Bird Database

Snow Bunting

(Plectrophenax nivalis)

State of the Birds
At a Glance



Short distance




Climate change, Pesticides

Conservation Actions

More data are needed on population trends and magnitudes of threats

Snow Bunting

(Plectrophenax nivalis)

One colloquial name for the Snow Bunting is “snowflake,” as suitable a moniker as any to describe the swirling flocks of whitish birds we see only in the winter months. This is truly a bird adapted to the cold. It breeds farther north than any other songbird, with records from the Canada’s islands in the Arctic Ocean within 500 miles of the North Pole. Males even arrive in these inhospitable climes well before the snow is gone, sometimes braving temperatures of -20 degrees, and well before females show up a month or more later. They do this because they nest in rock crevices and securing a good site can make all the difference in successfully rearing a brook of baby buntings. Even during the relatively balmy days of June, males feed incubating females on their nests so they don’t risk chilling the eggs by leaving to forage.

After their brief breeding season in June and July, snow Buntings linger another month on the tundra to molt, and then begin heading south in September. They typically don’t arrive in New Hampshire until November and are already heading north again in March. While here they are most frequently encountered in large open areas, mainly in the major river valleys and along the coast. Typical habitats include cornfields, grassy parking lots, and airfields – anywhere there’s an abundance of small seeds for them to eat. They are often joined in mixed flocks with other open field birds like larks and pipits.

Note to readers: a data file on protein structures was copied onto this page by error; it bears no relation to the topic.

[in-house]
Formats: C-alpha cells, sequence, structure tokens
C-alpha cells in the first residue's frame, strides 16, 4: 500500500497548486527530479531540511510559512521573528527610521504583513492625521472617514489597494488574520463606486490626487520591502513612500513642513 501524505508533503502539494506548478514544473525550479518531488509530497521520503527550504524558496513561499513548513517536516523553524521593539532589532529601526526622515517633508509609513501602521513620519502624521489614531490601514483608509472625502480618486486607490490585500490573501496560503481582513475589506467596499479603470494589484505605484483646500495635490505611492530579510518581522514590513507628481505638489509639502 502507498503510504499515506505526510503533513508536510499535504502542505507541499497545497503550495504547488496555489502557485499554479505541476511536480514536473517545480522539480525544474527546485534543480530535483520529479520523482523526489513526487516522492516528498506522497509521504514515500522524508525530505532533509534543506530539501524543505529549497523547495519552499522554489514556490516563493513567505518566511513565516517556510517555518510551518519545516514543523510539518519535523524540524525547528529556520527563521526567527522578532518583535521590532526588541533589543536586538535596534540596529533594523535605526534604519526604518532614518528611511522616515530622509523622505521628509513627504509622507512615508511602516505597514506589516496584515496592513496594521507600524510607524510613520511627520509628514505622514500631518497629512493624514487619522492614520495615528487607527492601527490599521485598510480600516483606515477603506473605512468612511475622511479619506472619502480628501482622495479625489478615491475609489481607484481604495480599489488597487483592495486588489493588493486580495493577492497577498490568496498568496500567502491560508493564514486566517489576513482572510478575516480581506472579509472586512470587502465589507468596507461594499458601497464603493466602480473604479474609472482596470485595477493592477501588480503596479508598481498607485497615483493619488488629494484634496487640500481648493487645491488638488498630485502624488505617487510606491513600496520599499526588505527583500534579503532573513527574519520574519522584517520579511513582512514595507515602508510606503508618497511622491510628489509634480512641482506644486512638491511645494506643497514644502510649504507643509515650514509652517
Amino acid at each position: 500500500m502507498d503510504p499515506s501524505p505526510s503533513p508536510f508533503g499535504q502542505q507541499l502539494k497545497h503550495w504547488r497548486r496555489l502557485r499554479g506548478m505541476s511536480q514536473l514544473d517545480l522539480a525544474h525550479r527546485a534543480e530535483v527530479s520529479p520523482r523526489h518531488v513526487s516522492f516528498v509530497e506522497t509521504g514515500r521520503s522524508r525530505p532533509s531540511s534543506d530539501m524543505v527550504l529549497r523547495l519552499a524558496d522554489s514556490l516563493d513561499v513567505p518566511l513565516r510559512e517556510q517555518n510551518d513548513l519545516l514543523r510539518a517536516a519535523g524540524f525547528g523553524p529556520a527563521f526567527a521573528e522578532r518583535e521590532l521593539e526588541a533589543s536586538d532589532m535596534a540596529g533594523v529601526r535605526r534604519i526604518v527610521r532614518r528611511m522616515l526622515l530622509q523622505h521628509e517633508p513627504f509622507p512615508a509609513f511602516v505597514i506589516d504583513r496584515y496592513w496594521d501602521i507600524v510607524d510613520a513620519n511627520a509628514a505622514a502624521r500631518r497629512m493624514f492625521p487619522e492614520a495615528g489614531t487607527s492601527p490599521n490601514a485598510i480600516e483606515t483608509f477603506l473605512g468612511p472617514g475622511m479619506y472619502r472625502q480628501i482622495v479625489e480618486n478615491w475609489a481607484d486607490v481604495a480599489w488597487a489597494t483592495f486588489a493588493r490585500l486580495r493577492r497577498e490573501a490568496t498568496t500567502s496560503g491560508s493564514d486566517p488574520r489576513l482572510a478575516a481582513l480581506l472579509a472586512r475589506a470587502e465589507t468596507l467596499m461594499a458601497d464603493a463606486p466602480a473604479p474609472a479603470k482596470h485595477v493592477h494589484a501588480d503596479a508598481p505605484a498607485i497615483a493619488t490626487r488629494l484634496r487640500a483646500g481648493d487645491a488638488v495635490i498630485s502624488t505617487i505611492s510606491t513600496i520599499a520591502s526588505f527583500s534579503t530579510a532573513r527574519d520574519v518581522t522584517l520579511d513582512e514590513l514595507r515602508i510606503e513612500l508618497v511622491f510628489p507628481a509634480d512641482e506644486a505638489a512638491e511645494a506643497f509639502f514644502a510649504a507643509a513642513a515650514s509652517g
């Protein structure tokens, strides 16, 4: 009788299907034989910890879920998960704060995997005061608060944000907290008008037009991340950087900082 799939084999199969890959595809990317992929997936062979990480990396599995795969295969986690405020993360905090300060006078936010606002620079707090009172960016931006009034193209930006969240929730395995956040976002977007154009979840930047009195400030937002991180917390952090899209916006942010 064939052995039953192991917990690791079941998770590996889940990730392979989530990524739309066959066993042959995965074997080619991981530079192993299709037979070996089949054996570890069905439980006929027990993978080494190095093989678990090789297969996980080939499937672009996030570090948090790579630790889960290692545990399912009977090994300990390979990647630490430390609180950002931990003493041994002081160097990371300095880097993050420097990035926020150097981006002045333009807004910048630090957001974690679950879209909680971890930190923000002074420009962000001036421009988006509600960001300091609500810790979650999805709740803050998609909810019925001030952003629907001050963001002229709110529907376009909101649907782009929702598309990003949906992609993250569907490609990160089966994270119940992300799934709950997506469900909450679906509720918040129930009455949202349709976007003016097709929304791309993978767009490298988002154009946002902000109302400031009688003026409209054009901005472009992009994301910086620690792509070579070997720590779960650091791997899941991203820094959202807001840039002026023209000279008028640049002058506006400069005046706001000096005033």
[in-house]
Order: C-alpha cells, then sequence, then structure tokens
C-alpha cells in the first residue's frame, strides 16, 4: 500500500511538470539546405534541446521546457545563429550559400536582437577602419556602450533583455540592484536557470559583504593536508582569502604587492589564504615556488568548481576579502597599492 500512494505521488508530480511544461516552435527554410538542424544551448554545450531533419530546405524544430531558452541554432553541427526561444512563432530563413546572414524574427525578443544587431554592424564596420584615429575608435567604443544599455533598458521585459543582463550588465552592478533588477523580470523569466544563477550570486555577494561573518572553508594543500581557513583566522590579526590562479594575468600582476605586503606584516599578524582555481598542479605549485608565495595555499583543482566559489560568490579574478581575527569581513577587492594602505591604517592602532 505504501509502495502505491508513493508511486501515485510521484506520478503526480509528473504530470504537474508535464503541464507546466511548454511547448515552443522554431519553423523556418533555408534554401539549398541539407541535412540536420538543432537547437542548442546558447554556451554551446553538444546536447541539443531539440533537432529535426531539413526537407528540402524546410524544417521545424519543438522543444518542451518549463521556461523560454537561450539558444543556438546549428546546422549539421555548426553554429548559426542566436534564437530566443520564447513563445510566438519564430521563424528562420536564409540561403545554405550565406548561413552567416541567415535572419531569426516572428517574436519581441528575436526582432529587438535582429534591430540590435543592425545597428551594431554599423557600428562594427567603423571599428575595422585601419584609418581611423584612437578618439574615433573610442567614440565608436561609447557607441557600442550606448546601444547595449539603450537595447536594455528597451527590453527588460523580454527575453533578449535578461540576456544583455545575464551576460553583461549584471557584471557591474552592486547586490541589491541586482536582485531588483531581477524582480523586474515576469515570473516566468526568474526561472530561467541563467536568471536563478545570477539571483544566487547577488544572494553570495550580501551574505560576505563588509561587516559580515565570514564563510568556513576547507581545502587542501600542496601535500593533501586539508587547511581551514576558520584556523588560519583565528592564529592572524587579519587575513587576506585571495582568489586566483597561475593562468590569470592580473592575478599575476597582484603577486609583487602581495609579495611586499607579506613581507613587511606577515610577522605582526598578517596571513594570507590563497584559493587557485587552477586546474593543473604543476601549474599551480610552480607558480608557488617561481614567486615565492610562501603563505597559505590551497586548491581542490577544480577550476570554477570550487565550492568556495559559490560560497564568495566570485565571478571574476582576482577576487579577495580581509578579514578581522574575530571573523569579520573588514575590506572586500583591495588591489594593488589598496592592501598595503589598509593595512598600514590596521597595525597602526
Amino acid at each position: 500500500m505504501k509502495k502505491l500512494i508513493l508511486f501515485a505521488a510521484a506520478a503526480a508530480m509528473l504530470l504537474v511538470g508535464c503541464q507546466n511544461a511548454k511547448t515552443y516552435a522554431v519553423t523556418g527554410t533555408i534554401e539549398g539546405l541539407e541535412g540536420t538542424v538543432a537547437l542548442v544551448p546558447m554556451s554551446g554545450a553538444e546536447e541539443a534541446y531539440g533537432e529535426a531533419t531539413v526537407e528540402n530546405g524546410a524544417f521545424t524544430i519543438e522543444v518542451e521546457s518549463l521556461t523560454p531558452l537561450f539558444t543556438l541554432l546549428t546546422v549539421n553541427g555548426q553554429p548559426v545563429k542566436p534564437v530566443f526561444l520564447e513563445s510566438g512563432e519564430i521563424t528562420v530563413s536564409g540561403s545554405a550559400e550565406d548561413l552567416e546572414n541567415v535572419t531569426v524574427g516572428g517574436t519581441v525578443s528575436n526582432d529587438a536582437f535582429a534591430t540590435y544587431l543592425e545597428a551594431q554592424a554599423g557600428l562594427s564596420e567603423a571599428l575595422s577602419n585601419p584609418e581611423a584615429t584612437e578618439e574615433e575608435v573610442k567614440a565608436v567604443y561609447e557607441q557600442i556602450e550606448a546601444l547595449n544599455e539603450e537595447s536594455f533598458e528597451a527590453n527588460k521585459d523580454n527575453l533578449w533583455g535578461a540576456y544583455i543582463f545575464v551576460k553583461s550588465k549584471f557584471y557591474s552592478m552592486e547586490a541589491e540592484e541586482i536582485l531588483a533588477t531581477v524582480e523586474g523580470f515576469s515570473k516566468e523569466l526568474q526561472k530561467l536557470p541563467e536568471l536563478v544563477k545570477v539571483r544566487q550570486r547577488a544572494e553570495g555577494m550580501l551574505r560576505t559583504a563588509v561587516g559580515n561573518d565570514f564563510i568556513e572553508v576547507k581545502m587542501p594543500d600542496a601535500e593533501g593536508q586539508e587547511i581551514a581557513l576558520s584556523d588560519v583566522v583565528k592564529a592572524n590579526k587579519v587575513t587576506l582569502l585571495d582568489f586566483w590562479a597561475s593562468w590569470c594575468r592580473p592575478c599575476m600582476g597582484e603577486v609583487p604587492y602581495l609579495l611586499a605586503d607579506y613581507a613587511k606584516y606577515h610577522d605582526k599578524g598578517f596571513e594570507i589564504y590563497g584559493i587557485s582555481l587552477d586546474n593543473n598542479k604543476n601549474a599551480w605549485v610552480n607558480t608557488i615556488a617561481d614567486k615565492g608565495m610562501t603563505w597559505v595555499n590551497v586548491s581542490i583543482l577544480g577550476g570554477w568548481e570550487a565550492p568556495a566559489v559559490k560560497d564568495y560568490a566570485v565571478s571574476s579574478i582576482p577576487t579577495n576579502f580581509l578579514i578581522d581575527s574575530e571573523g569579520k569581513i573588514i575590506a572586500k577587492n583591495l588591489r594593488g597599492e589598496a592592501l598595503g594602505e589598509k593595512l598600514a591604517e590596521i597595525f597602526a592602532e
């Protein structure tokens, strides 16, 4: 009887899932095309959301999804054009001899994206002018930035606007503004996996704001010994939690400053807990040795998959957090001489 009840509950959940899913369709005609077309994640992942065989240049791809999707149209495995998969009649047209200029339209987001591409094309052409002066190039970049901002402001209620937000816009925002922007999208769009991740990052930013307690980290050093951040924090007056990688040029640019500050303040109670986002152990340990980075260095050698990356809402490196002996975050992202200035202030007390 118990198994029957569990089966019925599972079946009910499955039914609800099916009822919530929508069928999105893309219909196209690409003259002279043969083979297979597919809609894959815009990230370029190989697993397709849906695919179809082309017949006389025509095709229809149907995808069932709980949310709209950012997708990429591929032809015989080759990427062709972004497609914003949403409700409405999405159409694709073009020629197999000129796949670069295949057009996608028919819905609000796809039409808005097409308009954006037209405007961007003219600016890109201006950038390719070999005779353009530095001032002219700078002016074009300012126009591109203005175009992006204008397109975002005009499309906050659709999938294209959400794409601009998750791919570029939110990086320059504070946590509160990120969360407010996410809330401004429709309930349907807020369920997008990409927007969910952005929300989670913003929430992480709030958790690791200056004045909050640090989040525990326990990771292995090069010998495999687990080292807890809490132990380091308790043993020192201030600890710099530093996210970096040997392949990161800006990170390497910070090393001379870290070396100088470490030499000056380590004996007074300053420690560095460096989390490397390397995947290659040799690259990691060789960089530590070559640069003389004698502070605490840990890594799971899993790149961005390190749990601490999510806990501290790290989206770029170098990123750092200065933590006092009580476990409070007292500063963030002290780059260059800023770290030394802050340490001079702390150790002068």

Because of their remote breeding range, there are few long-term data on breeding population trends for this species. Even winter data can be challenging due to their highly dispersed habitat and flocking behavior. Christmas Bird Count (CBC) analyses suggest declines in the core winter range, but these come with caveats that it can be hard to separate actual declines from shifts in range. If Snow Buntings are starting to winter farther north, they will be less frequently detected where most CBCs occur, and thus create the impression of a decline where none exists. Nonetheless, given rapidly changing conditions in the arctic because of climate change, Snow Bunting is definitely a species to watch.

Seasonal Abundance

Relative abundance based on eBird data. Numbers indicate likelihood of finding this species in suitable habitat at a given time of year, not actual numbers encountered.

Snow Bunting
Range Map

Information for the species profiles on this website was compiled from a combination of the sources listed below.

  • The Birds of New Hampshire. By Allan R. Keith and Robert B. Fox. 2013. Memoirs of the Nuttall Ornithological club No. 19.

  • Atlas of the Breeding Birds of New Hampshire. Carol R. Foss, ed. 1994. Arcadia Publishing Company and Audubon Society of New Hampshire

  • Birds of the World. Various authors and dates. Cornell Laboratory of Ornithology.

  • Data from the Breeding Bird Survey

  • Data from the Christmas Bird Count